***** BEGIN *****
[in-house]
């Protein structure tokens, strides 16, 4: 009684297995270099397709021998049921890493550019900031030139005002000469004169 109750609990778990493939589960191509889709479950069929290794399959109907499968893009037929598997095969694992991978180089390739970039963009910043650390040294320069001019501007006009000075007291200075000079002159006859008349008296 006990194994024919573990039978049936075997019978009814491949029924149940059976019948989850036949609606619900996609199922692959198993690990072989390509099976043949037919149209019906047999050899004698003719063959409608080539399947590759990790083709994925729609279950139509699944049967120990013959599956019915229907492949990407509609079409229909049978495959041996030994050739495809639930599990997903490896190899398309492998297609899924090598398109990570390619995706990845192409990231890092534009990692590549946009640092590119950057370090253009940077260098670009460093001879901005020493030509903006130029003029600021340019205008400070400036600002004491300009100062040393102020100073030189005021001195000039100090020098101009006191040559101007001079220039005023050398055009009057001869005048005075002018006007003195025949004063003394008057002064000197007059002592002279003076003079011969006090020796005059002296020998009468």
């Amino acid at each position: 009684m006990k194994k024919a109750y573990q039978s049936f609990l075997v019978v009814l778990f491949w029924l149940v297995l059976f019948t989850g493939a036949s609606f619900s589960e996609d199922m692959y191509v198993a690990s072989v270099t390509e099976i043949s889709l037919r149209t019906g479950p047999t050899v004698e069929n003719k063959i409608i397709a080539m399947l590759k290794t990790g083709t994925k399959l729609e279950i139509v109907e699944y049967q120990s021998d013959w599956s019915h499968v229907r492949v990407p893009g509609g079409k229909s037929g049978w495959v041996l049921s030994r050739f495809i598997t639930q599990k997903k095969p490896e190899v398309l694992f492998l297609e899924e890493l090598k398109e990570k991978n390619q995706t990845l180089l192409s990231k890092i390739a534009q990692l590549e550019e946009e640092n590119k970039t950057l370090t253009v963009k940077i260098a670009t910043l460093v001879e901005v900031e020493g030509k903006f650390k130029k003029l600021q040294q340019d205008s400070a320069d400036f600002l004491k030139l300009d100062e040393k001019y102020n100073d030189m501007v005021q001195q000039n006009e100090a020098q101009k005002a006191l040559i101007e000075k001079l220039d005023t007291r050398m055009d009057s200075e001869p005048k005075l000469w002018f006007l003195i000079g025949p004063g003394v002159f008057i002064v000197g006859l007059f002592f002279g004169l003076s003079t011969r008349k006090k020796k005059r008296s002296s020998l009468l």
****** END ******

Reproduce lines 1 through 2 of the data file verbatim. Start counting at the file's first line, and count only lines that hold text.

[in-house]
């Protein structure tokens, strides 16, 4: 009684297995270099397709021998049921890493550019900031030139005002000469004169 109750609990778990493939589960191509889709479950069929290794399959109907499968893009037929598997095969694992991978180089390739970039963009910043650390040294320069001019501007006009000075007291200075000079002159006859008349008296 006990194994024919573990039978049936075997019978009814491949029924149940059976019948989850036949609606619900996609199922692959198993690990072989390509099976043949037919149209019906047999050899004698003719063959409608080539399947590759990790083709994925729609279950139509699944049967120990013959599956019915229907492949990407509609079409229909049978495959041996030994050739495809639930599990997903490896190899398309492998297609899924090598398109990570390619995706990845192409990231890092534009990692590549946009640092590119950057370090253009940077260098670009460093001879901005020493030509903006130029003029600021340019205008400070400036600002004491300009100062040393102020100073030189005021001195000039100090020098101009006191040559101007001079220039005023050398055009009057001869005048005075002018006007003195025949004063003394008057002064000197007059002592002279003076003079011969006090020796005059002296020998009468």